Toads eat any prey they are able to catch, including insects, snails, spiders, worms and small fish. Larger toads may consume larger prey, such as mice. Toads and many other amphibians need live prey and will not respond to prey that is not moving.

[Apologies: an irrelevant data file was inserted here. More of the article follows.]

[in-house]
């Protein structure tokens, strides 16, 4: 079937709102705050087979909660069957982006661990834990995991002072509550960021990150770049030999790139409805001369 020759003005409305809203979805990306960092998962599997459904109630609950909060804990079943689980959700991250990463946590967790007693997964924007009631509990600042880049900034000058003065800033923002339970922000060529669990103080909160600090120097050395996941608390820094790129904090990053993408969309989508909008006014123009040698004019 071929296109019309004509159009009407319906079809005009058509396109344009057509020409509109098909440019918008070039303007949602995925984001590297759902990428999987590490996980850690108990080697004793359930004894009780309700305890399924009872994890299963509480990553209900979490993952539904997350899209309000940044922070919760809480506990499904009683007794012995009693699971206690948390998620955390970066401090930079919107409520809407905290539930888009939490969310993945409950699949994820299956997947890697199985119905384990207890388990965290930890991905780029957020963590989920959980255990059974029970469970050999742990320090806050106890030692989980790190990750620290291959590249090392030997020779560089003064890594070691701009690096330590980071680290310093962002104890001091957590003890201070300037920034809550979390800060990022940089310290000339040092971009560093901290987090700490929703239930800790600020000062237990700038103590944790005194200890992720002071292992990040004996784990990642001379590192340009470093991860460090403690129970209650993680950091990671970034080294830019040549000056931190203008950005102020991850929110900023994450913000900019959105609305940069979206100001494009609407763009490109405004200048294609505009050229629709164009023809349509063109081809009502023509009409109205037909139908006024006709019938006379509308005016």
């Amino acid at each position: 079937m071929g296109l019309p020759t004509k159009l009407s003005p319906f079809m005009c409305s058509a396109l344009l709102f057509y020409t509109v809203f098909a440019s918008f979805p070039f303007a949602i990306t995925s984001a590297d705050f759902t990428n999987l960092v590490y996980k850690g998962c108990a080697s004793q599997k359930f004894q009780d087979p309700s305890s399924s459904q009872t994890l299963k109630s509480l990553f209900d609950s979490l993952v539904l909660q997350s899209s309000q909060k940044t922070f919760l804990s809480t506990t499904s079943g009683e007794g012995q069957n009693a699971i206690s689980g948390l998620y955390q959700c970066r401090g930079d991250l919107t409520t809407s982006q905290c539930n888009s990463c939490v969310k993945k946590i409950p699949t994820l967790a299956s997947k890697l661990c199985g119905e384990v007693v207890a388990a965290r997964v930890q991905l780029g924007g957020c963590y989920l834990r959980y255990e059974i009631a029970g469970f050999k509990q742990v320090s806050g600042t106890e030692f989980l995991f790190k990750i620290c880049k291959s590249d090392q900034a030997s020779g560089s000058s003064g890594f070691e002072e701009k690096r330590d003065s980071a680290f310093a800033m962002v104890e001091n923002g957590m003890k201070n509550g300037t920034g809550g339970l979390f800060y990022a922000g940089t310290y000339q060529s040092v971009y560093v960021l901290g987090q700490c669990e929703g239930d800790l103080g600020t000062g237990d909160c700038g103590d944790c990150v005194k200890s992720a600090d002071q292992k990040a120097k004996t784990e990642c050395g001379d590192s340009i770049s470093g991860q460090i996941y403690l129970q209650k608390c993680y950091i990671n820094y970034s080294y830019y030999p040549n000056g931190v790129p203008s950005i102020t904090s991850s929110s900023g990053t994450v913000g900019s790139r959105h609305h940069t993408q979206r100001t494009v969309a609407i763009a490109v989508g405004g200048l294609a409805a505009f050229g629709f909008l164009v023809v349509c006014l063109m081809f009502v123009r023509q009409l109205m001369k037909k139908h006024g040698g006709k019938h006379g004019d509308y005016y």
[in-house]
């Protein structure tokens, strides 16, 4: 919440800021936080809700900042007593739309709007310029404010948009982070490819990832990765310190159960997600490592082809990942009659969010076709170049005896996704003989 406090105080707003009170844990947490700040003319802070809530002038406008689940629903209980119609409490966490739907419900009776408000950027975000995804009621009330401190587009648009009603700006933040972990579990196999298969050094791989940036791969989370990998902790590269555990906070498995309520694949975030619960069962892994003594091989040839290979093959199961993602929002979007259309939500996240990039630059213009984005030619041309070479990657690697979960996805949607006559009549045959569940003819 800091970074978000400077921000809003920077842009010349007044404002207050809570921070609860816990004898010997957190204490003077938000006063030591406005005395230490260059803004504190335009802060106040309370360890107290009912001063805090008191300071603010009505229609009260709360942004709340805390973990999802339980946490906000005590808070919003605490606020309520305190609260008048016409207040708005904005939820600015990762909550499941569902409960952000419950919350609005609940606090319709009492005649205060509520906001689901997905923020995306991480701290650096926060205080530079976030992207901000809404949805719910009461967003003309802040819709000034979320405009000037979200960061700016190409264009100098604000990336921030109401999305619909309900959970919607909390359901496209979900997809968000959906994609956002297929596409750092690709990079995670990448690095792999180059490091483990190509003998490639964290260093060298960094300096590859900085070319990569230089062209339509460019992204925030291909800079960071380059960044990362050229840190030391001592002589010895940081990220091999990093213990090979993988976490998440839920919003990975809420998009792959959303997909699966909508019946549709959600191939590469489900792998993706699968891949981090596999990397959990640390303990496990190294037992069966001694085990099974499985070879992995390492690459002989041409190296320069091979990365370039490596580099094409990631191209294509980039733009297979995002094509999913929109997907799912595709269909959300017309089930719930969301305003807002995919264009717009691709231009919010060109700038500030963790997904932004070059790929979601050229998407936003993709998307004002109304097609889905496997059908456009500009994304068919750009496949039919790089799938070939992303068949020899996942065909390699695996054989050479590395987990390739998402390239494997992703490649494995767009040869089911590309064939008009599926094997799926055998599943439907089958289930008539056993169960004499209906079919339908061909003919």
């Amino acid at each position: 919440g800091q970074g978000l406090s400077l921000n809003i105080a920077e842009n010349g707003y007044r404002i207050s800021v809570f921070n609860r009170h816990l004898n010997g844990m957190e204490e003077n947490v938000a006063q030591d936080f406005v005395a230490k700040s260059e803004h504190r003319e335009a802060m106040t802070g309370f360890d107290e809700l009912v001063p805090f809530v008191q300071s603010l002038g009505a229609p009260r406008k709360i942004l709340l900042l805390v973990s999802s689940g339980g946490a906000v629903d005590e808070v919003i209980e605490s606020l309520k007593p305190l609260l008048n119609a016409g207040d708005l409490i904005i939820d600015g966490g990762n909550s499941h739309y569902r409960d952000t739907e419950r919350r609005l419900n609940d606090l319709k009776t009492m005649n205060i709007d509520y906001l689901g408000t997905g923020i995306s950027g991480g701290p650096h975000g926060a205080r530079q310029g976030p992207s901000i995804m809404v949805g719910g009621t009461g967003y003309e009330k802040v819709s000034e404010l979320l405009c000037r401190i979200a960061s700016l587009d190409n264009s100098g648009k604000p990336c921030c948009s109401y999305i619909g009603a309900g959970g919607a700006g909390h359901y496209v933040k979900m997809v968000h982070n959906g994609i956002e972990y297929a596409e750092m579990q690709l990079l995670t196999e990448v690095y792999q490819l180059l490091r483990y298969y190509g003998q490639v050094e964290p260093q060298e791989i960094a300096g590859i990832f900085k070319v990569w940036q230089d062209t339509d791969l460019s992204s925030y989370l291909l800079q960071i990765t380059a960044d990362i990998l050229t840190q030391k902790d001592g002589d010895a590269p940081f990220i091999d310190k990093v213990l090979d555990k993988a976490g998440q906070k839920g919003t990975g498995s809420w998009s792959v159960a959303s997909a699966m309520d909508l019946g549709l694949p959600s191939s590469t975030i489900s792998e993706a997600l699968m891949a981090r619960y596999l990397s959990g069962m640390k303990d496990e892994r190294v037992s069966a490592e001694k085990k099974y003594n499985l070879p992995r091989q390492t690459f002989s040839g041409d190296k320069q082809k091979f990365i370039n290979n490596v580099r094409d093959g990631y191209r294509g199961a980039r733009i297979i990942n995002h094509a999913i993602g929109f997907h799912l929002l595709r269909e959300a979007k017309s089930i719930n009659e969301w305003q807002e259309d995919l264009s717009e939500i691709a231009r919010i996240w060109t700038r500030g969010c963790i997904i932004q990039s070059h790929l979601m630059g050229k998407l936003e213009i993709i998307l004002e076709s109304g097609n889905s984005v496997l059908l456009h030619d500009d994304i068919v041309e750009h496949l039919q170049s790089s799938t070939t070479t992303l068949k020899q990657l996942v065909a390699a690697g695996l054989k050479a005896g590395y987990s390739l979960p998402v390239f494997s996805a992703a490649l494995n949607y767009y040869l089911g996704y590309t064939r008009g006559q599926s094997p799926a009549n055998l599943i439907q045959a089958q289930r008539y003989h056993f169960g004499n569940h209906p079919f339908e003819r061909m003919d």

Toads have little to no teeth, so all prey is swallowed whole. Some species may have teeth on their upper jaw to help hold the prey in place as they swallow it. Though many toads are shown to have the long sticky tongues that most people are familiar with, there are some species that do not have tongues. The species of toads that do not have tongues use their hands to catch prey and force it in their mouths. The amphibians that have long sticky tongues can open their mouths, project their tongue to capture prey and then pull it back all within a second. This is all accomplished while the toad's eyes are closed. Since split second reactions are needed by the toad to catch prey, they need good eyesight. Toads can see a wide range of colors, see well in dim light and see in all directions. Most toads' eyes are large and bulbous, giving them a good view of their surroundings and possible prey.